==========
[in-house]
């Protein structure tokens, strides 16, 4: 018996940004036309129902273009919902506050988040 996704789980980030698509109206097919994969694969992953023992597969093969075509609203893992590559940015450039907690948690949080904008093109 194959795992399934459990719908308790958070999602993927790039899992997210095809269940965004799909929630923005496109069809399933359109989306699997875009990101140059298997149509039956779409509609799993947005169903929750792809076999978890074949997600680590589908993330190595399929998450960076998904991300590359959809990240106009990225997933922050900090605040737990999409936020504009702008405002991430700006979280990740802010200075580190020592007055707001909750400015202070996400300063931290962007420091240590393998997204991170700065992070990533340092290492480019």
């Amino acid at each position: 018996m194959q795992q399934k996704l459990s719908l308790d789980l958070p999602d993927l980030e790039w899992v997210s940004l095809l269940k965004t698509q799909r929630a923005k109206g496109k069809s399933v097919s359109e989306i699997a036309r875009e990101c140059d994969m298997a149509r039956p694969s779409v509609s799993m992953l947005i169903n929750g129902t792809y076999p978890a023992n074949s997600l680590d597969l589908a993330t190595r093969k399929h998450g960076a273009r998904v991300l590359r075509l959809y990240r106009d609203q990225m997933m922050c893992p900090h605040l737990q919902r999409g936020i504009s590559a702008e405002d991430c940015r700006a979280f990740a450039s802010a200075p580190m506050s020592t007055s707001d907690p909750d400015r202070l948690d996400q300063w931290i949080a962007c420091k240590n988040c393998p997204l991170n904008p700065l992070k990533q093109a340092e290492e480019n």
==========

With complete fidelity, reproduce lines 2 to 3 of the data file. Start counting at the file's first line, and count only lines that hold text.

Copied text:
């Protein structure tokens, strides 16, 4: 018996940004036309129902273009919902506050988040 996704789980980030698509109206097919994969694969992953023992597969093969075509609203893992590559940015450039907690948690949080904008093109 194959795992399934459990719908308790958070999602993927790039899992997210095809269940965004799909929630923005496109069809399933359109989306699997875009990101140059298997149509039956779409509609799993947005169903929750792809076999978890074949997600680590589908993330190595399929998450960076998904991300590359959809990240106009990225997933922050900090605040737990999409936020504009702008405002991430700006979280990740802010200075580190020592007055707001909750400015202070996400300063931290962007420091240590393998997204991170700065992070990533340092290492480019």
């Amino acid at each position: 018996m194959q795992q399934k996704l459990s719908l308790d789980l958070p999602d993927l980030e790039w899992v997210s940004l095809l269940k965004t698509q799909r929630a923005k109206g496109k069809s399933v097919s359109e989306i699997a036309r875009e990101c140059d994969m298997a149509r039956p694969s779409v509609s799993m992953l947005i169903n929750g129902t792809y076999p978890a023992n074949s997600l680590d597969l589908a993330t190595r093969k399929h998450g960076a273009r998904v991300l590359r075509l959809y990240r106009d609203q990225m997933m922050c893992p900090h605040l737990q919902r999409g936020i504009s590559a702008e405002d991430c940015r700006a979280f990740a450039s802010a200075p580190m506050s020592t007055s707001d907690p909750d400015r202070l948690d996400q300063w931290i949080a962007c420091k240590n988040c393998p997204l991170n904008p700065l992070k990533q093109a340092e290492e480019n």